In an attempt to understand more about people and their connection to the moorland, I have been reading about transhumance and shielings. Transhumance is the transfer of livestock from one grazing ground to another, as from lowlands to highlands, with the changing of seasons. Shielings served as temporary summer accommodation for those involved in transhumance
The culture of annual migration to the shielings was practiced throughout the Outer Hebrides until the Second World War (Miller, 1967). From, ‘Glanadh a’ Bhaile’, or ‘Cleaning of the Village’, in early May when the women and children would direct their animals across the moors to their summertime abode, until ‘Oidhche na h-Iomraich’, or ‘Night of the Flitting’ in September, when they would pack their belongings once more and head back to their crofts on the west coast, the entire three months of summer were spent on the moor. But on the Isle of Lewis, despite the necessity for transhumance having been long negated, there remain a stalwart few who still keep the tradition alive by using these humble dwellings as weekend escapes or bases for peat-cutting (Miller: 1967).
There seems to be a sense of romanticism surrounding the shielings amongst the current generation. This is surprising considering the levels of social and economic deprivation in the area until the mid twentieth century (Campbell, 2011). Despite this hardship, many have fond memories and a sense of nostalgia as they recall the summers spent out on the moorlands. The shielings themselves are now a little known part of the history and culture of the north of Lewis. But, there are a few who are attempting to record and illustrate the shielings in order to preserve better both the physical characteristics and essence of the buildings.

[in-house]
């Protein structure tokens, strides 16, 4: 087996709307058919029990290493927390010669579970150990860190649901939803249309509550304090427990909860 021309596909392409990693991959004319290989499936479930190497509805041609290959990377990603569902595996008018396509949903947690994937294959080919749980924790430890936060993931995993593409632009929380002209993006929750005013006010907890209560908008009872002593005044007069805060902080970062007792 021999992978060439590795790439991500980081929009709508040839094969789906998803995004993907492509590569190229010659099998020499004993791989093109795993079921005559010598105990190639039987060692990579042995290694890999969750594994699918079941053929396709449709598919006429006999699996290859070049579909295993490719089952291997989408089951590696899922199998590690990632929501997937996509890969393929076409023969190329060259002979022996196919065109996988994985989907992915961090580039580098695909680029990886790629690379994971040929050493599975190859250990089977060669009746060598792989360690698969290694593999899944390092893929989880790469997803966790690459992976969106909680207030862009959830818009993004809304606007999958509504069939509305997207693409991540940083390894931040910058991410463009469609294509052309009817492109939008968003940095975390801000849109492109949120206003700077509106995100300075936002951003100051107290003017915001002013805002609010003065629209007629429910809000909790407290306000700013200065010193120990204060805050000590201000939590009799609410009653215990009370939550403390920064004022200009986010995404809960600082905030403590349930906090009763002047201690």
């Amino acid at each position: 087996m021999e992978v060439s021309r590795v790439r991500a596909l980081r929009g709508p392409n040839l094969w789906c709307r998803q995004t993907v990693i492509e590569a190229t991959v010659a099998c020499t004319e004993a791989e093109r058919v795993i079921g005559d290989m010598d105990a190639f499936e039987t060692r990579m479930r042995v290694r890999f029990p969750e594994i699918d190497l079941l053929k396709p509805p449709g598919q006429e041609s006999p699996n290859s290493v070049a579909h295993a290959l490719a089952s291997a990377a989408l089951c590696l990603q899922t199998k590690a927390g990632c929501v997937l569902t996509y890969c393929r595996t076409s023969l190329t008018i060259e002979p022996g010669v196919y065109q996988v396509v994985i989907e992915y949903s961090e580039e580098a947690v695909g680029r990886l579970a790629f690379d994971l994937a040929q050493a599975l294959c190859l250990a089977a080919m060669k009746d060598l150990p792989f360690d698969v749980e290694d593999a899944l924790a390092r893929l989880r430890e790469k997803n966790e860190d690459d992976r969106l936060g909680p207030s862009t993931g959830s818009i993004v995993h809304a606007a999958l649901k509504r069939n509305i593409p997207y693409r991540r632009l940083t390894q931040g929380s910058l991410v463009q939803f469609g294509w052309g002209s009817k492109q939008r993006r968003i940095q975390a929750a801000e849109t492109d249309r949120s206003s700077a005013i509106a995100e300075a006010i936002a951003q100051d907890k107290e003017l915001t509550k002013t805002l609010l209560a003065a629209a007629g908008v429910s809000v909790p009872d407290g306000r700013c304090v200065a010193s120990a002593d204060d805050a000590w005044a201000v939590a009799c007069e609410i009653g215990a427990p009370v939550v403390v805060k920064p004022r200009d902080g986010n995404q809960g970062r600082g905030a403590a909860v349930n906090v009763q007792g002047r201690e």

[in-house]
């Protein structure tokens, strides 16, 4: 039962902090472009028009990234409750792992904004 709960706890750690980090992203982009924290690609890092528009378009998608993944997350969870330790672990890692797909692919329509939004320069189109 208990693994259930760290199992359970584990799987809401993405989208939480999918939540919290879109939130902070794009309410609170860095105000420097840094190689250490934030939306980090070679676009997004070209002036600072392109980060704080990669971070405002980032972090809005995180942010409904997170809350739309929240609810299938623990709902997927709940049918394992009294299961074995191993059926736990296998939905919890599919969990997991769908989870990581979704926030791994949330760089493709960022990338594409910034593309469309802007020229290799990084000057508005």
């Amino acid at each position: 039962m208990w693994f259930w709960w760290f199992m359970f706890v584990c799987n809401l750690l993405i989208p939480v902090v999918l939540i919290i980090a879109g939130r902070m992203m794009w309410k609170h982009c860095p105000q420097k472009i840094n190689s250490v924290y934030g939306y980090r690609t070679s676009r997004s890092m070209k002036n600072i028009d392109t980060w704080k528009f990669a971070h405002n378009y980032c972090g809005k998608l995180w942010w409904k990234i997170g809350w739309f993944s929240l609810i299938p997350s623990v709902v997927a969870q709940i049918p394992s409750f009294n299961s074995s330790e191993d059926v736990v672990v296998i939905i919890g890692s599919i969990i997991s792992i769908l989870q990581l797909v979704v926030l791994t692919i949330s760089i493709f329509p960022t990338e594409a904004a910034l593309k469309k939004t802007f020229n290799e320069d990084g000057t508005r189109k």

Catriona. m. Macdonald. Dissertation. Air an Àirigh: People and Place: “The shielings of Cuidhsiadar and Filistcleitir: chronicling the tradition of annual migration to the moors as it was then; investigating the death of transhumance in the area; and examining what exactly the shielings mean now.”
In Stornoway library I found an interesting, if rather miserable, Highland and Island Crofters article in the Scotsman (dated 1878) where life in the shieling was described as ‘abominable’ .
‘then in summer there comes on what a minister of the Free church described as the abominable life of the shieling’
The papers ‘special commissioner’ also described crofts as ‘ being perched in every conceivable awkward position upon dreary hillsides‘. I suspect he wasn’t ‘a glass full’ sort of a person!